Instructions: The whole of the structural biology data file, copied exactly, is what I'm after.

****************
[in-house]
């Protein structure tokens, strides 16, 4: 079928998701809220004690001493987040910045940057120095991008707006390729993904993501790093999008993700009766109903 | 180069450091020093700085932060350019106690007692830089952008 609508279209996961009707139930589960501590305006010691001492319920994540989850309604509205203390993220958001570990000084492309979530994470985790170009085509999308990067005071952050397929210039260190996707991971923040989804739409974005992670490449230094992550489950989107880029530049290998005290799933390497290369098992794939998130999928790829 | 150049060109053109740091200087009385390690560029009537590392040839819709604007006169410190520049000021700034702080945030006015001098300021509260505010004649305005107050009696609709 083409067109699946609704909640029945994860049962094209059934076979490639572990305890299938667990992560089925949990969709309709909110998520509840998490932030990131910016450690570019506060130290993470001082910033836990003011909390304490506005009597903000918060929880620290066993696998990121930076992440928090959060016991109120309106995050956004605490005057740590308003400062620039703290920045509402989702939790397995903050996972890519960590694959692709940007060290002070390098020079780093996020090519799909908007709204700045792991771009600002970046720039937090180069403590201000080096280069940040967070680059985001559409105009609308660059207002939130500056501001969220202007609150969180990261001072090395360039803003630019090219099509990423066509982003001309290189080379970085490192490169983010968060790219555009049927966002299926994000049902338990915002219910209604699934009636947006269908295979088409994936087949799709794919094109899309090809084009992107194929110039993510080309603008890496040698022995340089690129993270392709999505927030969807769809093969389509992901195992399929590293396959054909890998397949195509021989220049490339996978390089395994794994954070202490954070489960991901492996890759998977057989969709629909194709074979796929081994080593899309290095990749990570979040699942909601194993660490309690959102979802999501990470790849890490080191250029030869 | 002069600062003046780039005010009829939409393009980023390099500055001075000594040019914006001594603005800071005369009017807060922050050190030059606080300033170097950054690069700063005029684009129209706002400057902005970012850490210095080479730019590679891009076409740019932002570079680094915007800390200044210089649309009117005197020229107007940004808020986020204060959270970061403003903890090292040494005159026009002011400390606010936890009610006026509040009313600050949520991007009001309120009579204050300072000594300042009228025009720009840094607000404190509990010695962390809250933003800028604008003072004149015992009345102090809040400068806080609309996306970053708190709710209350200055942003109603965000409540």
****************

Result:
[in-house]
């Protein structure tokens, strides 16, 4: 079928998701809220004690001493987040910045940057120095991008707006390729993904993501790093999008993700009766109903 | 180069450091020093700085932060350019106690007692830089952008 609508279209996961009707139930589960501590305006010691001492319920994540989850309604509205203390993220958001570990000084492309979530994470985790170009085509999308990067005071952050397929210039260190996707991971923040989804739409974005992670490449230094992550489950989107880029530049290998005290799933390497290369098992794939998130999928790829 | 150049060109053109740091200087009385390690560029009537590392040839819709604007006169410190520049000021700034702080945030006015001098300021509260505010004649305005107050009696609709 083409067109699946609704909640029945994860049962094209059934076979490639572990305890299938667990992560089925949990969709309709909110998520509840998490932030990131910016450690570019506060130290993470001082910033836990003011909390304490506005009597903000918060929880620290066993696998990121930076992440928090959060016991109120309106995050956004605490005057740590308003400062620039703290920045509402989702939790397995903050996972890519960590694959692709940007060290002070390098020079780093996020090519799909908007709204700045792991771009600002970046720039937090180069403590201000080096280069940040967070680059985001559409105009609308660059207002939130500056501001969220202007609150969180990261001072090395360039803003630019090219099509990423066509982003001309290189080379970085490192490169983010968060790219555009049927966002299926994000049902338990915002219910209604699934009636947006269908295979088409994936087949799709794919094109899309090809084009992107194929110039993510080309603008890496040698022995340089690129993270392709999505927030969807769809093969389509992901195992399929590293396959054909890998397949195509021989220049490339996978390089395994794994954070202490954070489960991901492996890759998977057989969709629909194709074979796929081994080593899309290095990749990570979040699942909601194993660490309690959102979802999501990470790849890490080191250029030869 | 002069600062003046780039005010009829939409393009980023390099500055001075000594040019914006001594603005800071005369009017807060922050050190030059606080300033170097950054690069700063005029684009129209706002400057902005970012850490210095080479730019590679891009076409740019932002570079680094915007800390200044210089649309009117005197020229107007940004808020986020204060959270970061403003903890090292040494005159026009002011400390606010936890009610006026509040009313600050949520991007009001309120009579204050300072000594300042009228025009720009840094607000404190509990010695962390809250933003800028604008003072004149015992009345102090809040400068806080609309996306970053708190709710209350200055942003109603965000409540």